The Box Tops came from Memphis with a number of top forty hits in the late 60's, including a very popular song that topped the charts for four weeks running.
Originally known as the Devilles, the group was formed in Memphis in 1963, and like many bands underwent some personnel changes. Alex Chilton (lead singer, guitar), Billy Cunningham (bass) Gary Talley (lead guitar), John Evans (keyboards) and Danny Smythe (drums) were all members of the Box Tops by 1966. (Cunningham's brother B.B. was a member of the Hombres.) They came to the attention of songwriters/record producers Spooner Oldham and Dan Penn and soon signed a recording contract wth Mala.
Their first recording was a song from an unknown (at the time) songwriter named Wayne Carson Thompson called The Letter. Featuring a lead vocal by sixteen-year-old Alex Chilton, it shot up the charts to number one in the Fall of 1967. They followed later that year with Neon Rainbow. Evans and Smythe returned to school and were replaced by Rick Allen (who had been with the Gentrys) on keyboards and Tom Boggs on drums. Harold Cloud and Swain Schaefer also spent time with the band during their run on the charts.
Their next song was Cry Like A Baby, which made it to number two. The Box Tops were drawing notice, and being compared to another pop-rock group, from New York City, the Young Rascals. Chilton's lead vocal on Cry Like A Baby gave rise to the group being known as a "blue-eyed soul" artist. The Box Tops recorded most of their songs at American Sound Studio in Memphis.
The Box Tops were releasing songs, but they increasingly included studio musicians on their recordings, although Chilton was known to definitely be included in the recording sessions. The original group remained intact and performed in all of the live shows, and on some of the recordings. Things began to change for the Box Tops. Oldham and Penn passed their production responsibilities along to Tommy Coghill and Chips Moman. Some of their songs went top forty, including Choo Choo Train, I Met Her In Church, and a popular novelty song Sweet Cream Ladies, Forward March, all in 1968 or early 1969. Another recording that was reminiscent of their earlier hits, and which was written by Thompson, was Soul Deep late in 1969. It was the last top forty entry for the Box Tops, and would later be recorded by Gary U.S. Bonds. All of the hit singles from the Box Tops were issued on the Mala label.
By early 1970 lead singer Alex Chilton, still in his teens, and some of his bandmates were tiring of the grind and the hassles that come along with producing hit records. Chilton quit and the group disbanded a short time later. Chilton played the clubs in New York City for a time, then returned to Memphis in 1971 and formed a new group with his friend Chris Bell and others, calling it Big Star. Modeled to an extent after the British Invasion bands, Big Star recorded several albums and had a good sound, but sales were not what they had hoped. Bell left after the first album, and Big Star's record distributor Stax folded. The band became disillusioned and disbanded shortly before the release of its third album. Chris Bell lost his life in an automobile accident in 1978, adding to the woes.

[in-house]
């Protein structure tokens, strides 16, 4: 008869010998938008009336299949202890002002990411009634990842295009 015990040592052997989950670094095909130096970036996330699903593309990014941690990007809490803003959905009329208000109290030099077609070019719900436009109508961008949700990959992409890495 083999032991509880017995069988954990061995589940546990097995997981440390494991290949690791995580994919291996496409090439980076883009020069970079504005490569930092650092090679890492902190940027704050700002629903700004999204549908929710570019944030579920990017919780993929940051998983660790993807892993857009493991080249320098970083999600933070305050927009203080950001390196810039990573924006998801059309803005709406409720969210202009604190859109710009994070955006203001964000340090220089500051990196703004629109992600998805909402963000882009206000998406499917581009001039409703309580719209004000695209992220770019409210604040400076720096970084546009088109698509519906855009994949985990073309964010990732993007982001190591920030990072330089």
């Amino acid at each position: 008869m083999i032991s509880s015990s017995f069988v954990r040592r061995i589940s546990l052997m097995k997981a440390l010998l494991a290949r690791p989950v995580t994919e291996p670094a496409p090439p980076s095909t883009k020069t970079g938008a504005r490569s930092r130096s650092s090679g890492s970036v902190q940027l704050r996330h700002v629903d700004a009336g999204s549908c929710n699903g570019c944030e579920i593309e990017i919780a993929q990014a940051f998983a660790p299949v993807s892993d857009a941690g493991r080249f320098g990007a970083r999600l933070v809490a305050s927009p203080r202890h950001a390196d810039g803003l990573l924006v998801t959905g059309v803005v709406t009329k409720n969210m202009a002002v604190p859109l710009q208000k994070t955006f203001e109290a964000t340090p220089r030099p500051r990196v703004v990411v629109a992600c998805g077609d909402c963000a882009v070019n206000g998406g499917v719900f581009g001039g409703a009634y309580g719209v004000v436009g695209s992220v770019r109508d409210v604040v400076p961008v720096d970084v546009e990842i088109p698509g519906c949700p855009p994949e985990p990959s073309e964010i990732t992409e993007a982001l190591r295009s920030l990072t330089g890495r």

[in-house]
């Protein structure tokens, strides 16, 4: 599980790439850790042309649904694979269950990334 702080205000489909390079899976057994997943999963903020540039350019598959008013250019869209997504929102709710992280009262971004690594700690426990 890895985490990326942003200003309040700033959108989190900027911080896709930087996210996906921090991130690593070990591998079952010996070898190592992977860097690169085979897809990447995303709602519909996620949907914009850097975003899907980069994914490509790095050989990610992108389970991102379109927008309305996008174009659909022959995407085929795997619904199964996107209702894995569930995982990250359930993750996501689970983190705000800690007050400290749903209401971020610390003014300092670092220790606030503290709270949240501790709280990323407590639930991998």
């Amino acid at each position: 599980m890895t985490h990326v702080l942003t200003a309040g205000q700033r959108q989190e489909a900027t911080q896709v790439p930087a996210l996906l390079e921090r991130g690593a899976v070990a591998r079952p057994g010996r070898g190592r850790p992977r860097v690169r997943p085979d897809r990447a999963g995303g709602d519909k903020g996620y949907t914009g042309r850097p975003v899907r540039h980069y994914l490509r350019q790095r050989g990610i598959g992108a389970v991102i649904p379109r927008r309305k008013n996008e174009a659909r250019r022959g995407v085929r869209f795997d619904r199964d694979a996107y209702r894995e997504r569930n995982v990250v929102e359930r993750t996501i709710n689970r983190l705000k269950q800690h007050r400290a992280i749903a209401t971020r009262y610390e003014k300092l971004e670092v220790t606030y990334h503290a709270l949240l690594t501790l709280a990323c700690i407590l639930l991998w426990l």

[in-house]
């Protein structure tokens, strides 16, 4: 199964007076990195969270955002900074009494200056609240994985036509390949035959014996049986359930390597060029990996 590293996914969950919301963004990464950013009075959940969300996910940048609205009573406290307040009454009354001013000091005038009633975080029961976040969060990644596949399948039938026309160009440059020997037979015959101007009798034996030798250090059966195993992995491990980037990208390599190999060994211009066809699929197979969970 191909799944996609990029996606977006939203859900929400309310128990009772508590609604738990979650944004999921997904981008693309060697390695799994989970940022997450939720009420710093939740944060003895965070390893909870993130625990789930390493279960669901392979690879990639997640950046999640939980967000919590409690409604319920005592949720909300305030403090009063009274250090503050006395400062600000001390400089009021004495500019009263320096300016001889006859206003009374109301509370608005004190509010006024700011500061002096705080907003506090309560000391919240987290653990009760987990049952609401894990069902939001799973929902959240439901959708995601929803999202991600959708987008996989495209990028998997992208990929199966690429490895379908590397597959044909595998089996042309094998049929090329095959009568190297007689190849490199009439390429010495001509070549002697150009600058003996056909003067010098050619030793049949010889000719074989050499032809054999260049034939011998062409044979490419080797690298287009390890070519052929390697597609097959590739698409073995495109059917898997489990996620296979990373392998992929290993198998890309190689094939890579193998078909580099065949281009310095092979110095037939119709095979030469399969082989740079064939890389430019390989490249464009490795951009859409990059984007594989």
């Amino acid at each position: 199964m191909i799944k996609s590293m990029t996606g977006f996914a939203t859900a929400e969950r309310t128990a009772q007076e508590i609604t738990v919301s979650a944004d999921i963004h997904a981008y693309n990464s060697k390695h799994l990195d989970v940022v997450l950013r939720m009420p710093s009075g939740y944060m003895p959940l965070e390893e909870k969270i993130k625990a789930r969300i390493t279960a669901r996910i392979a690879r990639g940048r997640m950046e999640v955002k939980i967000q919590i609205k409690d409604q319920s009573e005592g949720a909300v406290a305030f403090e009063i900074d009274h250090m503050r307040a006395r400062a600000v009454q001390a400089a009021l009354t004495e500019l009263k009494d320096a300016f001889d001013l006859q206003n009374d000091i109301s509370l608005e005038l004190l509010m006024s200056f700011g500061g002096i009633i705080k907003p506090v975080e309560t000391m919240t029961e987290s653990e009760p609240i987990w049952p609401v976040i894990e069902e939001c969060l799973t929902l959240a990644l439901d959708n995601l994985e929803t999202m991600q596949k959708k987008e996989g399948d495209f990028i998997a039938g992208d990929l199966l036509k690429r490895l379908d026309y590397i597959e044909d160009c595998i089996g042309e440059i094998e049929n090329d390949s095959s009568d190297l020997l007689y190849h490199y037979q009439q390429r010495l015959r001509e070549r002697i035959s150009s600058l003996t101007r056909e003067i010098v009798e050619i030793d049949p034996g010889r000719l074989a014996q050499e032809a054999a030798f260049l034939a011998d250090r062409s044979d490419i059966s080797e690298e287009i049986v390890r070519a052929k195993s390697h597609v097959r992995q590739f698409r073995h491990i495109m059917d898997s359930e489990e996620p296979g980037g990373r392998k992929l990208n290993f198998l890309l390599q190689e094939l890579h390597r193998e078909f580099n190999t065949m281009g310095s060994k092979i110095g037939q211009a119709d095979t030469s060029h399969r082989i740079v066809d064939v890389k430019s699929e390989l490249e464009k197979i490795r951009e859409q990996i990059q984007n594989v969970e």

Alex Chilton, whose voice contributed so much toward giving the Box Tops its distinctive sound, continued in the music business in various capacities for many years. He continued to record on occasion, worked sometimes with a group known as Panther Burns, and gave live performances. He also produced some records recorded by the Cramps. Most members of the Box Tops remained in the music business in one capacity or another for many years, a testimony to their excellence as musicians.
The phenomenal success of the Box Tops with two of their first three records, The Letter and Cry Like A Baby at number one and number two respectively, is a feat not achieved by many artists. The band staged a reunion in 1996 and continued to play together, recording an album and touring into the 21st century. On March 15, 2010, Alex Chilton died suddenly in New Orleans.
The Box Tops served their role well as a top-notch late sixties band in a great decade for rock music.
Return to Rock-and-Roll Page.
Return to Home Page.
Send email to the author, Tom Simon email@example.com.